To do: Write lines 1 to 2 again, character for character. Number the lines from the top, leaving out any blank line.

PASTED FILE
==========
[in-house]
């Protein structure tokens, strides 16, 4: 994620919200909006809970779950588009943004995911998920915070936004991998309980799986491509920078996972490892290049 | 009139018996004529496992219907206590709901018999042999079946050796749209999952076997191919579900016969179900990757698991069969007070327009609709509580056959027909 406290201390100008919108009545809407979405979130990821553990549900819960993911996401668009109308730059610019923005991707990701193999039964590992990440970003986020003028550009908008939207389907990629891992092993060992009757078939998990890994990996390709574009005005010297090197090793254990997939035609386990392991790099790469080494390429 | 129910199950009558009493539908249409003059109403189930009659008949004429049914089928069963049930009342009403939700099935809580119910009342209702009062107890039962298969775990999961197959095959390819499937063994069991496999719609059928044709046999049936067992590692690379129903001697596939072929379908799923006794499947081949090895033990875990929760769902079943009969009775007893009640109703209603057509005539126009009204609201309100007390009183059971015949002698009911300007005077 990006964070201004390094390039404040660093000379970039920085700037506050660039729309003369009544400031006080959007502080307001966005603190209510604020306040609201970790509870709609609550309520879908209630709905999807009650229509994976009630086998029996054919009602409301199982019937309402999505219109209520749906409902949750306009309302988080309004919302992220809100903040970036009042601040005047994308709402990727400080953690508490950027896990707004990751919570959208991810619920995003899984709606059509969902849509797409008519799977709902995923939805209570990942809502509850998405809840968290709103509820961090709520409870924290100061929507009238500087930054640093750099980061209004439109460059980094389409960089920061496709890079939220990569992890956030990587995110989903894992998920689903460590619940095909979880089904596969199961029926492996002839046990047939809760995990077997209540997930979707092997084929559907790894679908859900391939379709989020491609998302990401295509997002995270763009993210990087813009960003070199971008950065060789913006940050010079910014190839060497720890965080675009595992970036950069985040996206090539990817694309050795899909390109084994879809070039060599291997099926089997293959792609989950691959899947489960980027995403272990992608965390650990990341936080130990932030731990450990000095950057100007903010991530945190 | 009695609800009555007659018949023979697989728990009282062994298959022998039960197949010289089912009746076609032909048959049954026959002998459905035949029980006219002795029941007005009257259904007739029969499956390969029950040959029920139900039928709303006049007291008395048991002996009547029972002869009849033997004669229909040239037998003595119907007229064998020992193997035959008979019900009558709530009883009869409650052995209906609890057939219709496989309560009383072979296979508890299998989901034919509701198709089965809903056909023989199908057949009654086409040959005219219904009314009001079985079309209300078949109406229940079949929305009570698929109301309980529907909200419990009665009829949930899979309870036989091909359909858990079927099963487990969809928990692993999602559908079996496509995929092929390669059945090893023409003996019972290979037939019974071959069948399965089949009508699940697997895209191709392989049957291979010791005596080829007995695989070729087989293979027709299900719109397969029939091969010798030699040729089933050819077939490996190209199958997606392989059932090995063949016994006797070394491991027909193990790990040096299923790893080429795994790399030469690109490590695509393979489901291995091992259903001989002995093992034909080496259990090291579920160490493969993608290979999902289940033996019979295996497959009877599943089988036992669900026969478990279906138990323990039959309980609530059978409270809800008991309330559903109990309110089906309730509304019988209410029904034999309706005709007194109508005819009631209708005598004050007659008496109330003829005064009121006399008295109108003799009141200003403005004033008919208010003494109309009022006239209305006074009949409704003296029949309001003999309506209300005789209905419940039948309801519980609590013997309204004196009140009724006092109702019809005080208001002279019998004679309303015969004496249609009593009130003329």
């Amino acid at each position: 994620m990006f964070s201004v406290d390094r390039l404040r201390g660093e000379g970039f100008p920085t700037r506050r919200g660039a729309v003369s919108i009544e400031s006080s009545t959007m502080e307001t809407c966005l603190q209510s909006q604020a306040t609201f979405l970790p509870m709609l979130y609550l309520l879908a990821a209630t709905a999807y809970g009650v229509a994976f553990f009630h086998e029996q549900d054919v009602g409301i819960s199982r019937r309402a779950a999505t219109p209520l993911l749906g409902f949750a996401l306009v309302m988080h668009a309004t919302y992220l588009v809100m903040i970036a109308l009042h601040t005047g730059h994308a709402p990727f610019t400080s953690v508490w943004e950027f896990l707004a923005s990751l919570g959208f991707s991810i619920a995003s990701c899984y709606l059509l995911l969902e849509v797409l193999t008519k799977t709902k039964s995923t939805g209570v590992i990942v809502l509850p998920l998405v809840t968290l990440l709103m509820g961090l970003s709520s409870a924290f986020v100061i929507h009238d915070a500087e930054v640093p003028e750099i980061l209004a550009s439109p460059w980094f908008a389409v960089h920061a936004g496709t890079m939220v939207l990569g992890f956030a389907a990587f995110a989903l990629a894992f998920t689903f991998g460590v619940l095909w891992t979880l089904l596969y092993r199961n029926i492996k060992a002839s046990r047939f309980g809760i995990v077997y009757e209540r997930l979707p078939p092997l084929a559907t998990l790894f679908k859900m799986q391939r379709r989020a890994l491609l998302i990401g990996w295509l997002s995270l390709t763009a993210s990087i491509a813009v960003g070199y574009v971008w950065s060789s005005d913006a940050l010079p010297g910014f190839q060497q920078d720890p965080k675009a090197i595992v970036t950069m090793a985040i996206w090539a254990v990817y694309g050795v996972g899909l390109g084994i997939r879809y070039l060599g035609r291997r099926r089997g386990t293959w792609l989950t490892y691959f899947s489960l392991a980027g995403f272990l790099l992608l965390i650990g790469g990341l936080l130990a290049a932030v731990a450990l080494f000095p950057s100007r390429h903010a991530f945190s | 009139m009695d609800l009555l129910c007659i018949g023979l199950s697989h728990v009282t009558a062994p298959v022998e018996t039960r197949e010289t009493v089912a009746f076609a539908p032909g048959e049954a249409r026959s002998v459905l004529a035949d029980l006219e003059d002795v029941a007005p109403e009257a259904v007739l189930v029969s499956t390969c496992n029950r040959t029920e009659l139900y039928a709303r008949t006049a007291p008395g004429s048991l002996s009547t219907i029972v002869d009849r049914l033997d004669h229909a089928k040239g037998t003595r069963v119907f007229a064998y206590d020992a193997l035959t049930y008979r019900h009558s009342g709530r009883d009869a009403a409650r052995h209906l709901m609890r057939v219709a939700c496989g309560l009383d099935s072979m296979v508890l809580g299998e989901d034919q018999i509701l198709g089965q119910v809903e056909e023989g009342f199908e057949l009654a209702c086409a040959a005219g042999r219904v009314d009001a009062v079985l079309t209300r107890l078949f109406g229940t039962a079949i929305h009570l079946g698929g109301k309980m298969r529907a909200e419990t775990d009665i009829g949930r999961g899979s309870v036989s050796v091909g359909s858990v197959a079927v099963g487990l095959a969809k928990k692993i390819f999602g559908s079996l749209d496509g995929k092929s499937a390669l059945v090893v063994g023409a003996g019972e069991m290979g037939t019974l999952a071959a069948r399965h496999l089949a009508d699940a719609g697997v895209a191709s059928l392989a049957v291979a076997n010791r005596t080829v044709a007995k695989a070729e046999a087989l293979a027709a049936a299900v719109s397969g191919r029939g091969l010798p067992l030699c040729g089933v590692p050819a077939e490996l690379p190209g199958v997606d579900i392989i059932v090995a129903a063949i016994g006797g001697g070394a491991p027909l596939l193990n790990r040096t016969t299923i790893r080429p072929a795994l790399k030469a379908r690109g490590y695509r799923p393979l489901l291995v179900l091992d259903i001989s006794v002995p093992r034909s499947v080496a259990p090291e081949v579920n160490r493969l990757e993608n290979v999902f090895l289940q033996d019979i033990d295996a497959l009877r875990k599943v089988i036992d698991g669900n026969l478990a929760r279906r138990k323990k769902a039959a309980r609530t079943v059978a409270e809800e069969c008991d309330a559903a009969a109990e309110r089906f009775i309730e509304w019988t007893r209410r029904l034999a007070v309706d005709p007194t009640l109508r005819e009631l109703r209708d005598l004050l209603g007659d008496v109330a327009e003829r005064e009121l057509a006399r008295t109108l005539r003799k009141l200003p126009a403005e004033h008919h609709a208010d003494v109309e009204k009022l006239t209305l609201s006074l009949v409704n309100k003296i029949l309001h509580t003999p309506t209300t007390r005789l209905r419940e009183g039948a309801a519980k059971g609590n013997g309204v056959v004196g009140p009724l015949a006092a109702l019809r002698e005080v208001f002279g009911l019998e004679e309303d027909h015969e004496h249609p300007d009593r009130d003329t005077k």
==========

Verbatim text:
[in-house]
């Protein structure tokens, strides 16, 4: 994620919200909006809970779950588009943004995911998920915070936004991998309980799986491509920078996972490892290049 | 009139018996004529496992219907206590709901018999042999079946050796749209999952076997191919579900016969179900990757698991069969007070327009609709509580056959027909 406290201390100008919108009545809407979405979130990821553990549900819960993911996401668009109308730059610019923005991707990701193999039964590992990440970003986020003028550009908008939207389907990629891992092993060992009757078939998990890994990996390709574009005005010297090197090793254990997939035609386990392991790099790469080494390429 | 129910199950009558009493539908249409003059109403189930009659008949004429049914089928069963049930009342009403939700099935809580119910009342209702009062107890039962298969775990999961197959095959390819499937063994069991496999719609059928044709046999049936067992590692690379129903001697596939072929379908799923006794499947081949090895033990875990929760769902079943009969009775007893009640109703209603057509005539126009009204609201309100007390009183059971015949002698009911300007005077 990006964070201004390094390039404040660093000379970039920085700037506050660039729309003369009544400031006080959007502080307001966005603190209510604020306040609201970790509870709609609550309520879908209630709905999807009650229509994976009630086998029996054919009602409301199982019937309402999505219109209520749906409902949750306009309302988080309004919302992220809100903040970036009042601040005047994308709402990727400080953690508490950027896990707004990751919570959208991810619920995003899984709606059509969902849509797409008519799977709902995923939805209570990942809502509850998405809840968290709103509820961090709520409870924290100061929507009238500087930054640093750099980061209004439109460059980094389409960089920061496709890079939220990569992890956030990587995110989903894992998920689903460590619940095909979880089904596969199961029926492996002839046990047939809760995990077997209540997930979707092997084929559907790894679908859900391939379709989020491609998302990401295509997002995270763009993210990087813009960003070199971008950065060789913006940050010079910014190839060497720890965080675009595992970036950069985040996206090539990817694309050795899909390109084994879809070039060599291997099926089997293959792609989950691959899947489960980027995403272990992608965390650990990341936080130990932030731990450990000095950057100007903010991530945190 | 009695609800009555007659018949023979697989728990009282062994298959022998039960197949010289089912009746076609032909048959049954026959002998459905035949029980006219002795029941007005009257259904007739029969499956390969029950040959029920139900039928709303006049007291008395048991002996009547029972002869009849033997004669229909040239037998003595119907007229064998020992193997035959008979019900009558709530009883009869409650052995209906609890057939219709496989309560009383072979296979508890299998989901034919509701198709089965809903056909023989199908057949009654086409040959005219219904009314009001079985079309209300078949109406229940079949929305009570698929109301309980529907909200419990009665009829949930899979309870036989091909359909858990079927099963487990969809928990692993999602559908079996496509995929092929390669059945090893023409003996019972290979037939019974071959069948399965089949009508699940697997895209191709392989049957291979010791005596080829007995695989070729087989293979027709299900719109397969029939091969010798030699040729089933050819077939490996190209199958997606392989059932090995063949016994006797070394491991027909193990790990040096299923790893080429795994790399030469690109490590695509393979489901291995091992259903001989002995093992034909080496259990090291579920160490493969993608290979999902289940033996019979295996497959009877599943089988036992669900026969478990279906138990323990039959309980609530059978409270809800008991309330559903109990309110089906309730509304019988209410029904034999309706005709007194109508005819009631209708005598004050007659008496109330003829005064009121006399008295109108003799009141200003403005004033008919208010003494109309009022006239209305006074009949409704003296029949309001003999309506209300005789209905419940039948309801519980609590013997309204004196009140009724006092109702019809005080208001002279019998004679309303015969004496249609009593009130003329």